And likewise, as Bill Berkson recently recalled to me, it was Schimmel who convinced Schneeman to become a visual artist instead of a poet. He was also the link between Schneeman and Steve Katz, the two of whom became lifelong friends and collaborators.

George! Quick bring the canvas.
I am feeling like Toshio Neruda here in the sun,
an undershirt turned around the head
like swallows nesting, their purple
membranes trembling in an evergreen.

Below them in their blindness,
THE EYE OF THE ALMOND! A bank of sunlight
Drops plumb for the heart, but it won’t take
The complement, the old road
Mounting the river-bed to its plain—
(a stillness farther than hers)

                                       —“Laughter’s a long way off” (1962, English)
Schimmel’s first (and to date only) full collection of English poetry, First Poems, came out in 1962 in Lecce, Italy (Edizioni Milella), and included a landscape drawing by Schneeman on the cover page. Later that year he emigrated to Israel. “That was a loss to the American language,” writes Katz. “He was the first to ever show me poems by Frank O’Hara” (Time’s Wallet 37)

The sun is here.
All my handkerchiefs have my name
now in Hebrew.
I can’t even blow my nose
without feeling jewish. I am even
complimented by some fellow
clingers-to-zion with statements
like : “it sits well on you,
Harold” ie my jewishness.
Or the other day. “You know,
Herbert really likes you.
He says you’re a real
                            —from “Two Views of Jerusalem” (1964, English)


In 1965, the editors at Epoch described Schimmel in the following way:
Harold Schimmel is, according to our frequent re-assertions, one of the most powerful voices in contemporary poetry in English; his continued residence in Jerusalem removes him from the American scene. [/articlequote]
Schimmel, however, was hard at work bringing the “American scene” to Jerusalem. In 1968 he edited Get That: New York School Special (Jerusalem, Motsa), which included English writing from Steve Katz, Ted Berrigan, Ron Padgett, James Schuyler, Joanna Russ, Michael Brownstein, Peter Schjeldahl, and Schimmel himself. That same year, he published his first book of Hebrew poems, HaShirim (The Poems):

Gerard Malanga eats an apple under a gorgeous hat
in a film by Andy Warhol
“the primitive” from the Street of Prophets draws peasants healthier
than from a more-ancient era     return in darkenss, with pushkes (now-empty)
from JNF

“Manhattan or Martini?”  in a blurry photo . . .

                  —from “The Triangle” (1968, Hebrew; trans. is mine)


The bunch of poets and artists that Schimmel became involved with in Israel, what I often refer to as the “Jerusalem School,” included, Yehuda Amichai, Dennis Silk, Sasha Petrova, Aryeh Sachs, Aharon Shabtai and the Hebrew American painter, Ivan Schwebel; and later: Zali Gurevitch, Yorik Verete, Gabi Levin, Peter Cole, Seth Altholz, Linda Zisquit and Jenny Feldman,  among others. At the same time, Schimmel kept up correspondence with many of his closest friends in the United States, writing for years to Schneeman, Katz, Denby and Wright, but also to Guy Davenport, Hugh Kenner, and David Shapiro, among others. He and Varda hosted George and Marry Oppen, Bob and Penelope Creeley, Saul Bellow, Avrom Sutskever, and even Robert Lowell (after whom Schimmel titled his 1985 book of New York School-Hebrew sonnets) in their Jerusalem home. Schimmel also continued to publish English essays, poems and translations in American poetry/poetics magazines and journals—even as he lead a parallel Hebrew writing life—for many years.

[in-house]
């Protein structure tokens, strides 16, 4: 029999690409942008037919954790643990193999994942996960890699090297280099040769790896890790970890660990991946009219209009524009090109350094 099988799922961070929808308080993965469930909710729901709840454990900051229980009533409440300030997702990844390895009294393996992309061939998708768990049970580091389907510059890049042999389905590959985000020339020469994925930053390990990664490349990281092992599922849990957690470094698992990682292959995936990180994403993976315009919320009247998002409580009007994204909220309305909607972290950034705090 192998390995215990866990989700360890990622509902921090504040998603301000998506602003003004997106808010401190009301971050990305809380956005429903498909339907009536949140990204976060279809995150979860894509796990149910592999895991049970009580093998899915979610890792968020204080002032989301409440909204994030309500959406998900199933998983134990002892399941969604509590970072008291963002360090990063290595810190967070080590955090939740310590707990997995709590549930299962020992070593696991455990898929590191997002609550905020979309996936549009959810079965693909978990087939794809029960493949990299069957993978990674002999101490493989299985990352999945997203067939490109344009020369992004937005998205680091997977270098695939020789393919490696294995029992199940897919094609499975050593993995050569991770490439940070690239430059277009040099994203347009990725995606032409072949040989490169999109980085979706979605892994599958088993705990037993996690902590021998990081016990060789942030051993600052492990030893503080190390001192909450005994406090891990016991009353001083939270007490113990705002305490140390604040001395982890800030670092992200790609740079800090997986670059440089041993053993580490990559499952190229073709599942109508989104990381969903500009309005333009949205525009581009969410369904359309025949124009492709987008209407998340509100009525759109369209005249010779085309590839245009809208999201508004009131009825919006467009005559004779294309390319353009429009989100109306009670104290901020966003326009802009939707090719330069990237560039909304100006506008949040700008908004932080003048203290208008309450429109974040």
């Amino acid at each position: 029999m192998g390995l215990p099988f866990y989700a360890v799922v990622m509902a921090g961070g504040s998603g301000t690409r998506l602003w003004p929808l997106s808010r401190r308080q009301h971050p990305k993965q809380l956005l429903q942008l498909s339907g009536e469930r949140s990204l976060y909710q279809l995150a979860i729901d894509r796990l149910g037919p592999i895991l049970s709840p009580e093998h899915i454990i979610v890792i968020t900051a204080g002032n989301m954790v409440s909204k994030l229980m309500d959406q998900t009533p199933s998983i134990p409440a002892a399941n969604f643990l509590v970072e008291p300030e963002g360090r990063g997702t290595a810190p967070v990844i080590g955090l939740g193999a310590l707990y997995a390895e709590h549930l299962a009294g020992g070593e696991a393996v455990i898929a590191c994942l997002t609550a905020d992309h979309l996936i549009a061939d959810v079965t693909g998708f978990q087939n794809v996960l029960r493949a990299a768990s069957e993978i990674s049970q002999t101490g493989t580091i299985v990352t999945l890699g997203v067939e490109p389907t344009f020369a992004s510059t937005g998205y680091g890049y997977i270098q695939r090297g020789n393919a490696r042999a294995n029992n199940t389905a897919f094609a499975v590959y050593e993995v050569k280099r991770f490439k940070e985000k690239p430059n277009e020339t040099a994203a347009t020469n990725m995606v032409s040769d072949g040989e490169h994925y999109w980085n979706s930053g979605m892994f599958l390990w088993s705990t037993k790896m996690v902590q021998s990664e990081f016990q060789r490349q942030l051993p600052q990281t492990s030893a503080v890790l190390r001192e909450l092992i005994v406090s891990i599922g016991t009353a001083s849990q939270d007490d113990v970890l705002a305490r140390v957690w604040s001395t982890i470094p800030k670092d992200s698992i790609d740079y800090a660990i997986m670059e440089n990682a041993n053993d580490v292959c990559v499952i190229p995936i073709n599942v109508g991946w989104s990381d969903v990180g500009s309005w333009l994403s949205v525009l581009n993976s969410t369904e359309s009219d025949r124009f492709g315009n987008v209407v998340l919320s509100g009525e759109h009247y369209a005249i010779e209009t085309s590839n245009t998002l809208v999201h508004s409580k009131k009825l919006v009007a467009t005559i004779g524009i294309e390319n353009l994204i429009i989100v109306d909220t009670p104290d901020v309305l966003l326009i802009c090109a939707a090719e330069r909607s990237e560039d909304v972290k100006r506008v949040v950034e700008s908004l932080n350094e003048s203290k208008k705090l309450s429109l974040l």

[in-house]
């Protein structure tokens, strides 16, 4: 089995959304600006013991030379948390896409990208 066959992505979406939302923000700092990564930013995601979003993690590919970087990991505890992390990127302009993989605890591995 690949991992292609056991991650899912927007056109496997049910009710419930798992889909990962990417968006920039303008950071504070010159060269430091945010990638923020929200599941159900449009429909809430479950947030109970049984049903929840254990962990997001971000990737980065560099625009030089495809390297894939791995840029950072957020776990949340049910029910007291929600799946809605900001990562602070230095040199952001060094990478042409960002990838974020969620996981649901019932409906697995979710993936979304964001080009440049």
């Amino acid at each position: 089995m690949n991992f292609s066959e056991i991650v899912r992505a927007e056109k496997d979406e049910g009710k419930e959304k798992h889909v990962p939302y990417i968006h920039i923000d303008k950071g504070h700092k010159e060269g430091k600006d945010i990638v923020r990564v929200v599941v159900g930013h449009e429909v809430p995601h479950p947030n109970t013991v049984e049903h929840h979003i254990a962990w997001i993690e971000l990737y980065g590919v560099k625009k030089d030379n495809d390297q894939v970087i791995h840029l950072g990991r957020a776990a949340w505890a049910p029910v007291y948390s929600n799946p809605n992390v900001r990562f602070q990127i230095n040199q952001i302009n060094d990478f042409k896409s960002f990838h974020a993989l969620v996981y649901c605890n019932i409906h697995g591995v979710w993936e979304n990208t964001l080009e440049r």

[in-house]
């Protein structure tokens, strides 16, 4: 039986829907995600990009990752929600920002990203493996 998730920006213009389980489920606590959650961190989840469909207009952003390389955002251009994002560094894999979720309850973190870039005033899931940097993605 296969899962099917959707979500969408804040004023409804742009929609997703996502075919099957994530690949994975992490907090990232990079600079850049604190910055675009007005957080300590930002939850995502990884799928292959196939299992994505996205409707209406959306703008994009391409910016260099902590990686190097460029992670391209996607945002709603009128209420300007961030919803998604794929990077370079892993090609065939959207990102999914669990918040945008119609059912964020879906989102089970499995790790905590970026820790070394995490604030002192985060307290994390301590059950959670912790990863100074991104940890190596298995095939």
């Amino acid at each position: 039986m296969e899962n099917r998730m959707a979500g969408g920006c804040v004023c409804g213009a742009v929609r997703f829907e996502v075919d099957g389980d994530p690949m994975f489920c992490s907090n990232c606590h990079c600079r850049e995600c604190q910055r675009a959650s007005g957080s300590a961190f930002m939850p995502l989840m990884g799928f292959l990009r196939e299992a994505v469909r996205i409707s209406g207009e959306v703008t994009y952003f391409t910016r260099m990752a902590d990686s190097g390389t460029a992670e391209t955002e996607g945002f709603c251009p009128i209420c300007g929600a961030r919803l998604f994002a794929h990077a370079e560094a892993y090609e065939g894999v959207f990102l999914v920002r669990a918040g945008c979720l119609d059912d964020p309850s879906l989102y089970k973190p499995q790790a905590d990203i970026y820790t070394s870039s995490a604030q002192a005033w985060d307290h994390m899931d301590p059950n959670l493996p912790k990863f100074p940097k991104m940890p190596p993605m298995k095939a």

Even Schimmel’s great Qasida (2009)—a (post)modern Hebrew take on the pre-Islamic Arabic Ode—relies, in part, on a New York School-Hebrew sensibility. Afterall, in his 1978 Paideuma essay on Zukofsky, Schimmel pays close attention to Zuk’s use of the New York School-Yiddish poet, Yehoash, and his fartaytshn-un-farbesern (Yiddish: free translation, lit. translated-and-made-better) of Bedouin verse into Yiddish. “Not transference from language to language,” writes Schimmel, “but regeneration as the materials move…”[line]
Screen Shot 2016-04-26 at 9.14.21 AM
[line]What David Roskies has said about the radical Yiddish modernist, Mikhl Likht, is valid​ also​ for Schimmel​​:​ that​ he is thinking in one language as he writes in another.​ Or as Schimmel himself writes of Avoth Yeshurun: “the lingua franca of the poet is the product of a multiple vision.” Schimmel’s vision relies on an aesthetics of the local and nomadic, translational and untranslatable, singular and polyvocal. His writing enacts a “double-life” or “double eternity” as Yeshurun called it; or as Schimmel writes (in a long Hebrew poem dedicated to LZ):

You do not see me
In fact I’m not here . . . 
The task bending my neck
We’ll meet sometime

—from “1880” (Hebrew, 1981; trans. Guy Davenport with Schimmel).  



[textwrap_image align=”left”][/textwrap_image] Ariel Resnikoff (reading, at right, in this shot) is a poet, translator and editor. His most recent works include the chapbook Between Shades (Materialist Press, 2014) ​and ​the collaborative pamphlet Ten Four: Poems, Translations, Variations (The Operating System, 2015) with Jerome Rothenberg. His​​ poetry, essays​ ​and​ ​translations have appeared or are forthcoming in a number of journals and magazines, including The Wolf Magazine for Poetry, Eleven Eleven,​ White Wall Review,​ Jacket2 ​and​ ​Mantis, among others. ​With Stephen Ross, he is at work on the first full-length translation and critical edition of Mikhl Likht’s Yiddish modernist long poem,Protsesiyes (Processions). ​Ariel is an editor-at-large of Global Modernists on Modernism: A​ Sourcebook​(forthcoming Bloomsbury, 2017) and curates the “Multilingual Poetics” reading/talk series at Kelly Writers House. He has studied multilingual diaspora writing at the University of California in Santa Cruz, McGill University, the University of Oxford, and independently in more than twenty countries over the past ten years. He is currently reading for a PhD in comparative literature at the University of Pennsylvania and lives with his wife, Rivka Weinstock, in the Cedar Park neighborhood of West Philadelphia.